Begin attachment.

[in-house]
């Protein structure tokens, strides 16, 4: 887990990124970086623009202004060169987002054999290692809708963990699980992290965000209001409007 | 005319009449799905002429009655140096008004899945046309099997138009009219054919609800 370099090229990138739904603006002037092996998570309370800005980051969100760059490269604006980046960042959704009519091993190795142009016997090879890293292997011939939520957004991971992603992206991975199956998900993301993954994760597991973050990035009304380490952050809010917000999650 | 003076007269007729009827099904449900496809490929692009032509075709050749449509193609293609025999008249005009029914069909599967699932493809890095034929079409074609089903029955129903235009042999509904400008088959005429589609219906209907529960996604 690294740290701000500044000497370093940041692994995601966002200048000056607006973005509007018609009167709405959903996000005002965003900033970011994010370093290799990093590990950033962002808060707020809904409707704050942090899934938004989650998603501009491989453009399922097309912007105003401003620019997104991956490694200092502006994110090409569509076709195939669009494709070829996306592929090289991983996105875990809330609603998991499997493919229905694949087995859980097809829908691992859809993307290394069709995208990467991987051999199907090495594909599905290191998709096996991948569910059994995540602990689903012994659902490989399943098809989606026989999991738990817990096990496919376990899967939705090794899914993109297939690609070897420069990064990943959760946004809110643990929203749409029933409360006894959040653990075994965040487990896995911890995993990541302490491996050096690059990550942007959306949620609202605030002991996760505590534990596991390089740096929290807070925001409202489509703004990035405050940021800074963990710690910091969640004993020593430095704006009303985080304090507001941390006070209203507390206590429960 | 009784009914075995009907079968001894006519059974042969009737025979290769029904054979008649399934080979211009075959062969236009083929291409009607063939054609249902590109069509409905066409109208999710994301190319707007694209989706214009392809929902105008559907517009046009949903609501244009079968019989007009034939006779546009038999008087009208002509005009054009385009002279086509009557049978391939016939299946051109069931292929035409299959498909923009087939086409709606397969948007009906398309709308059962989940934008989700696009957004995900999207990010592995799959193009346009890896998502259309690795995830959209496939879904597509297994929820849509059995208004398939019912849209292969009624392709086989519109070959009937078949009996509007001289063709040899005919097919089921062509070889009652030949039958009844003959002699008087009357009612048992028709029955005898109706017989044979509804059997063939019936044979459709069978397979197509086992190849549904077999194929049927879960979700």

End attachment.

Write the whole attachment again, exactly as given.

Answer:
[in-house]
């Protein structure tokens, strides 16, 4: 887990990124970086623009202004060169987002054999290692809708963990699980992290965000209001409007 | 005319009449799905002429009655140096008004899945046309099997138009009219054919609800 370099090229990138739904603006002037092996998570309370800005980051969100760059490269604006980046960042959704009519091993190795142009016997090879890293292997011939939520957004991971992603992206991975199956998900993301993954994760597991973050990035009304380490952050809010917000999650 | 003076007269007729009827099904449900496809490929692009032509075709050749449509193609293609025999008249005009029914069909599967699932493809890095034929079409074609089903029955129903235009042999509904400008088959005429589609219906209907529960996604 690294740290701000500044000497370093940041692994995601966002200048000056607006973005509007018609009167709405959903996000005002965003900033970011994010370093290799990093590990950033962002808060707020809904409707704050942090899934938004989650998603501009491989453009399922097309912007105003401003620019997104991956490694200092502006994110090409569509076709195939669009494709070829996306592929090289991983996105875990809330609603998991499997493919229905694949087995859980097809829908691992859809993307290394069709995208990467991987051999199907090495594909599905290191998709096996991948569910059994995540602990689903012994659902490989399943098809989606026989999991738990817990096990496919376990899967939705090794899914993109297939690609070897420069990064990943959760946004809110643990929203749409029933409360006894959040653990075994965040487990896995911890995993990541302490491996050096690059990550942007959306949620609202605030002991996760505590534990596991390089740096929290807070925001409202489509703004990035405050940021800074963990710690910091969640004993020593430095704006009303985080304090507001941390006070209203507390206590429960 | 009784009914075995009907079968001894006519059974042969009737025979290769029904054979008649399934080979211009075959062969236009083929291409009607063939054609249902590109069509409905066409109208999710994301190319707007694209989706214009392809929902105008559907517009046009949903609501244009079968019989007009034939006779546009038999008087009208002509005009054009385009002279086509009557049978391939016939299946051109069931292929035409299959498909923009087939086409709606397969948007009906398309709308059962989940934008989700696009957004995900999207990010592995799959193009346009890896998502259309690795995830959209496939879904597509297994929820849509059995208004398939019912849209292969009624392709086989519109070959009937078949009996509007001289063709040899005919097919089921062509070889009652030949039958009844003959002699008087009357009612048992028709029955005898109706017989044979509804059997063939019936044979459709069978397979197509086992190849549904077999194929049927879960979700």